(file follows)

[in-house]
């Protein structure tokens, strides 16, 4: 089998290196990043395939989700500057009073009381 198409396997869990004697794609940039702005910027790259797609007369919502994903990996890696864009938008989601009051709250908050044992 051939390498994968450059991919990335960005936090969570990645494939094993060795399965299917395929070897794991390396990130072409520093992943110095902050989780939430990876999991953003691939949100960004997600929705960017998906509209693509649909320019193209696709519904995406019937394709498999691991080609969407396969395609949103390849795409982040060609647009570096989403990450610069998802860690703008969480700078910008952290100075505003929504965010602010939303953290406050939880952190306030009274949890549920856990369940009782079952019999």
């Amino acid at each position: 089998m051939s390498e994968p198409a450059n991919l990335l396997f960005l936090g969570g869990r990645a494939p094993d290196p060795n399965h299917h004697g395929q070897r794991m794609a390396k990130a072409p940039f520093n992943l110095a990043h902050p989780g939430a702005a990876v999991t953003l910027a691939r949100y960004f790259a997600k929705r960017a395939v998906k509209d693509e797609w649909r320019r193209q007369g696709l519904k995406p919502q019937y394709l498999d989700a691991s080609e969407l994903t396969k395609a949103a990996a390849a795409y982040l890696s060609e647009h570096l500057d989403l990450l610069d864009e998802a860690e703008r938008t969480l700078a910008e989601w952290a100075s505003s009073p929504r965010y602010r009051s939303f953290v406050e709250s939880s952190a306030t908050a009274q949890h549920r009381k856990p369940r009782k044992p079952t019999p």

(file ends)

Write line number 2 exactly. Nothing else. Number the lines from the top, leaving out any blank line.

């Protein structure tokens, strides 16, 4: 089998290196990043395939989700500057009073009381 198409396997869990004697794609940039702005910027790259797609007369919502994903990996890696864009938008989601009051709250908050044992 051939390498994968450059991919990335960005936090969570990645494939094993060795399965299917395929070897794991390396990130072409520093992943110095902050989780939430990876999991953003691939949100960004997600929705960017998906509209693509649909320019193209696709519904995406019937394709498999691991080609969407396969395609949103390849795409982040060609647009570096989403990450610069998802860690703008969480700078910008952290100075505003929504965010602010939303953290406050939880952190306030009274949890549920856990369940009782079952019999």